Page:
Not happy with Lightroom’s sluggish performance on your computer? Here’s a helpful 15-minute video in which photographer and instructor Anthony Morganti shares a number of helpful tips for optimizing your Lightroom’s performance.
The tips are various settings you can adjust and tools you can run inside Lightroom, from Catalog Settings to Preferences and more. Since photographers have different workflows and needs, customizing how Lightroom runs can help make it run faster for your own purposes.
Here’s a quick breakdown of the main performance optimization tips discussed in-depth in the video:
#1. Build 1:1 Previews: Make Lightroom create a 1:1 preview of your photo files, trading extra disk space and slower importing for faster performance while working with your photos.
#2: Discard Previews: Have Lightroom automatically discard your 1:1 previews after a certain number of days to free up disk space.
#3: Preview Size and Quality: Make sure your preview size and quality and set to appropriate settings for your monitor.
#4: Camera Raw Cache Settings: Increase your cache size as large as you can from the default of 1GB.
#5: Use Graphics Professor: Try enabling or disabling the use of your graphics processor to see if that improves performance.
#6: Smart Previews: You can give up disk space and editing quality by using Smart Previews for faster performance.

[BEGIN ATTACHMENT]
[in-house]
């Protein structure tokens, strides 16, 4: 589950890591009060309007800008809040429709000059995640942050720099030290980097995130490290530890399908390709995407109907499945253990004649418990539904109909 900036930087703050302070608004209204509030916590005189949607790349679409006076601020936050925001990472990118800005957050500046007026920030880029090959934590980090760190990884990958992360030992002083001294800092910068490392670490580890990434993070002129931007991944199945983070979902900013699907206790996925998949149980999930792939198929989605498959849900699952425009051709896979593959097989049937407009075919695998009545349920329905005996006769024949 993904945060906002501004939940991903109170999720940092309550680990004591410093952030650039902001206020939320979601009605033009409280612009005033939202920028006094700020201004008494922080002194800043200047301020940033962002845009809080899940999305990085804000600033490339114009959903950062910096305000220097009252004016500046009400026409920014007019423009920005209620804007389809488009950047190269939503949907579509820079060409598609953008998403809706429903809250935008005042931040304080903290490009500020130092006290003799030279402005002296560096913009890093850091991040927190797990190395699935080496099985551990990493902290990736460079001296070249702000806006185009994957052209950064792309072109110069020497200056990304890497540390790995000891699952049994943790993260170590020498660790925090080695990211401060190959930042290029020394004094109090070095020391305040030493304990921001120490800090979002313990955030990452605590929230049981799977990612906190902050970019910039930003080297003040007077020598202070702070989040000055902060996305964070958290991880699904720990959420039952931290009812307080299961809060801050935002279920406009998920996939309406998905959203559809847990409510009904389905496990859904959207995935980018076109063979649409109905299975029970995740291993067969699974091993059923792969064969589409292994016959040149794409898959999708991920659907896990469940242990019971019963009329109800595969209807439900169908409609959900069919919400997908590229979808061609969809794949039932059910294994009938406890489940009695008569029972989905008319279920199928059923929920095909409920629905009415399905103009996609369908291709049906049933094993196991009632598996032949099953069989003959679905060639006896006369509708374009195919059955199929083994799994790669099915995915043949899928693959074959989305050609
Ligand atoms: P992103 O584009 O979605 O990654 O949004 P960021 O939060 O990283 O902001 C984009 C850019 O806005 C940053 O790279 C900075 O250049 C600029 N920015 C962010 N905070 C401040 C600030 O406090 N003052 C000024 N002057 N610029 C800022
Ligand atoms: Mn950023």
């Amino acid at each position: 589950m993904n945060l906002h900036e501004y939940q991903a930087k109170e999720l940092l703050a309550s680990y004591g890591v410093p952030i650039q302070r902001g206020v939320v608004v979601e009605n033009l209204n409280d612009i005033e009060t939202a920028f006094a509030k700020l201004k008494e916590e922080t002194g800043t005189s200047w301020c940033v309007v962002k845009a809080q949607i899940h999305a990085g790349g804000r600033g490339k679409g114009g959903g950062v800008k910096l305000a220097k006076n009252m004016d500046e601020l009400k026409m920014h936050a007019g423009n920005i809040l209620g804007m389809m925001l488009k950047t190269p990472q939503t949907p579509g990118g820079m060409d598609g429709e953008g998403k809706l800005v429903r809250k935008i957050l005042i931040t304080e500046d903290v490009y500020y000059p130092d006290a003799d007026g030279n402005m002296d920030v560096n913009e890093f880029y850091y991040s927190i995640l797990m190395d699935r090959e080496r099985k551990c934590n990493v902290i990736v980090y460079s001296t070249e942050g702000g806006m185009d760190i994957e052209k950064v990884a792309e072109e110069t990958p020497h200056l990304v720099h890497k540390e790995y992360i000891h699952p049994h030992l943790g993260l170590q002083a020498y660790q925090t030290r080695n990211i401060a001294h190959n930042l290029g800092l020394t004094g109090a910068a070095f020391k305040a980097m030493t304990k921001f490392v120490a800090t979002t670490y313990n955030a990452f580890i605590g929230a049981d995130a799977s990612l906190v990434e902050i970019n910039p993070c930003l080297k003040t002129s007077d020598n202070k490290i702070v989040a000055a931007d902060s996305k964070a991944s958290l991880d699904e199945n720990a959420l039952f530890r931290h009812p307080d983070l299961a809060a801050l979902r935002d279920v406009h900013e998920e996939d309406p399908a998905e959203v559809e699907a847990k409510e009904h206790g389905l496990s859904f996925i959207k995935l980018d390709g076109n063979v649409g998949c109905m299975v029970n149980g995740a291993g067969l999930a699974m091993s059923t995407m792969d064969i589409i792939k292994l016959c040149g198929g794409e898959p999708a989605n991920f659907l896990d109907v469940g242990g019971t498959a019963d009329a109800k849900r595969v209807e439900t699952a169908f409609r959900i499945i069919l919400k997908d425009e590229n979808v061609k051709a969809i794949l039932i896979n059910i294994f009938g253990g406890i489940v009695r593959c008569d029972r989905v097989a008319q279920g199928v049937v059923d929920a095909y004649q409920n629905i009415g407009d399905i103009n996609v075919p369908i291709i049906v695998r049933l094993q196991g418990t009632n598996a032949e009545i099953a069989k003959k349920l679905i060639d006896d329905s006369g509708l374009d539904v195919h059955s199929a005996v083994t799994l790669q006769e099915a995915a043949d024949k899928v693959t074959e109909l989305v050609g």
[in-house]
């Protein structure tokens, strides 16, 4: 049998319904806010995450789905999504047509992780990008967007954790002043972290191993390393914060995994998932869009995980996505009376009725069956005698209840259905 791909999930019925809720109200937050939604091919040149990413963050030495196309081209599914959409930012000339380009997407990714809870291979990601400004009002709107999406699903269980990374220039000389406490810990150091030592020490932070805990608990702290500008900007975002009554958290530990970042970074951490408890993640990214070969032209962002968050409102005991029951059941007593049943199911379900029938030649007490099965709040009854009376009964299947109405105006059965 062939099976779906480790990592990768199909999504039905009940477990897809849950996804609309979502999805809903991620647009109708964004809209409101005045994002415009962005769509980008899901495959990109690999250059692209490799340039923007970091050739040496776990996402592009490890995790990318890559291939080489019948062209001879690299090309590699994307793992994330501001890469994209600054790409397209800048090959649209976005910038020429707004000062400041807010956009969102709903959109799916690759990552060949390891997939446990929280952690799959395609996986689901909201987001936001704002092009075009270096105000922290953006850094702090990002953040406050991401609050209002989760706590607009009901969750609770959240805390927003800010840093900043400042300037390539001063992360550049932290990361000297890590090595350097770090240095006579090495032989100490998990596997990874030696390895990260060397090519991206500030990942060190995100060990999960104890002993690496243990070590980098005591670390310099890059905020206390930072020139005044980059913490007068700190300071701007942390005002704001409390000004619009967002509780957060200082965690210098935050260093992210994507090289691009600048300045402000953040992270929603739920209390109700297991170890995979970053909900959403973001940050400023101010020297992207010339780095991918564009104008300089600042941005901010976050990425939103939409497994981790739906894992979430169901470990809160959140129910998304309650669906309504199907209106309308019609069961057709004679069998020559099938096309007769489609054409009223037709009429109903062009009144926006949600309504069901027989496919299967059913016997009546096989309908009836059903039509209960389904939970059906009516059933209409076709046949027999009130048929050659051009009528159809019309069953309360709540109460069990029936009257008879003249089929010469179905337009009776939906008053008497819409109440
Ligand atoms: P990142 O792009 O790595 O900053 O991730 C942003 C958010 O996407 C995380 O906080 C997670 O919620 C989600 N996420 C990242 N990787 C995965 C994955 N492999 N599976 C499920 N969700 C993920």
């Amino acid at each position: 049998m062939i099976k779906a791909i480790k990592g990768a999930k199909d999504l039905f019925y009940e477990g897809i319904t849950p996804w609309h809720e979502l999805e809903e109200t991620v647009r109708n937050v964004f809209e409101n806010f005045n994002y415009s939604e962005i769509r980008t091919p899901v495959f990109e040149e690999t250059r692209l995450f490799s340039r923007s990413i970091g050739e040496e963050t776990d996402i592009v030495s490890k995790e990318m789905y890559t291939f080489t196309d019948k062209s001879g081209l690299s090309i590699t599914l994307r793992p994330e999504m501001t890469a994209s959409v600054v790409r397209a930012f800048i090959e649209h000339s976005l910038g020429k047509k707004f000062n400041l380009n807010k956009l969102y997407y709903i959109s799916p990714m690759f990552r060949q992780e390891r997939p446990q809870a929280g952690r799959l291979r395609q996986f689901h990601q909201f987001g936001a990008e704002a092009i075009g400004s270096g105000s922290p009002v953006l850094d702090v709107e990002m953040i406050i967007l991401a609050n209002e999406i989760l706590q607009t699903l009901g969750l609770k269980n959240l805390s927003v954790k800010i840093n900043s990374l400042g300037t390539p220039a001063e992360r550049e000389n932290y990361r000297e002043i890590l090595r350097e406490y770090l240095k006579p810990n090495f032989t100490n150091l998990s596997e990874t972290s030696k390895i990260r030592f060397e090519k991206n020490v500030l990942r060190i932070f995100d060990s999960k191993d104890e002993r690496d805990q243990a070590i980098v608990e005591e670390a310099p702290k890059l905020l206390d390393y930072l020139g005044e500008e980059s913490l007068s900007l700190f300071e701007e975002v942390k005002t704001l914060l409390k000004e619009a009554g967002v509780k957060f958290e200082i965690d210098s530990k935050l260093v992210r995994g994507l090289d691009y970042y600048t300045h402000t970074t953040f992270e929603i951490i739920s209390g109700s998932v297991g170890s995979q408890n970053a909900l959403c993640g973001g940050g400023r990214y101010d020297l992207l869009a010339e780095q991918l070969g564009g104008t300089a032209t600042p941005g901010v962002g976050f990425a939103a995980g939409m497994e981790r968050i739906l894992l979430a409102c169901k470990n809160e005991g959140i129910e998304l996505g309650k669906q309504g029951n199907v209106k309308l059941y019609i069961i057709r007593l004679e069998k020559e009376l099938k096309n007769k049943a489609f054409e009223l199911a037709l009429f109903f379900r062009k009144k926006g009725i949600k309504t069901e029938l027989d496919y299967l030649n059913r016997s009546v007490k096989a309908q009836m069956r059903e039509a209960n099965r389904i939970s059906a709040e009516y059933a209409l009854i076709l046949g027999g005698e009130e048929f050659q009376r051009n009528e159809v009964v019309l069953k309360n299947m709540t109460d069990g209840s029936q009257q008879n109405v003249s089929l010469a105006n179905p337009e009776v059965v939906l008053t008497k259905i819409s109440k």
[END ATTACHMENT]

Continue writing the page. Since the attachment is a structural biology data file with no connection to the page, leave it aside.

#7: Optimize Catalog: Use the built-in optimization tool to keep things humming along over time.
Watch the video at the top of the post for a more detailed look at how you can make these adjustments and what they can do for you.
In addition to the new X-E1 announced this morning, Fujifilm has also unveiled its upcoming version 2.0 of its X-Pro1 firmware. Autofocus has been a much-griped-about feature of the X-Pro1 (and the X100, for that matter), and the new firmware addresses that issue by improving the AF capabilities of the camera in different ways.
The three main improvements introduced by the new firmware all have to do with speed: autofocus speed, manual focus speed, and data transfer speed.
Autofocus speed has been improved for low-light situations — situations in which the camera would previously need to spend longer bringing the dimly-lit features of the scene into focus. There’s also a reduced focusing distance, allowing closer picture taking without having to turn on macro mode.
The responsiveness of manual focus has also been improved. When you turn the focus ring, the picture comes into focus much quicker than it did before.
Finally, the maximum write speed to memory cards has been doubled, and the time it takes for photos to appear when you want to play them back is now less than one second. This is aided by the fact that the camera can now playback photos while the memory card is still being written to.
Both autofocus and manual focus feel much more responsive. Manual focus in particular is greatly improved – the lens aperture stays fully open when trying to manually focus, meaning that depth-of-field is minimized and focus precision is increased. This is a big step forwards from the original behavior that would adjust the aperture uncontrollably. The ‘feel’ of manual focus has also been tweaked so that you don’t find yourself repeatedly turning the focus ring with no obvious change in the focus distance.
Here’s a short video showing the difference between the old autofocus speed and the firmware v2.0 autofocus speed:
To upgrade your X-Pro1, head on over to Fujifilm’s support site to download the firmware once it is released on September 18th.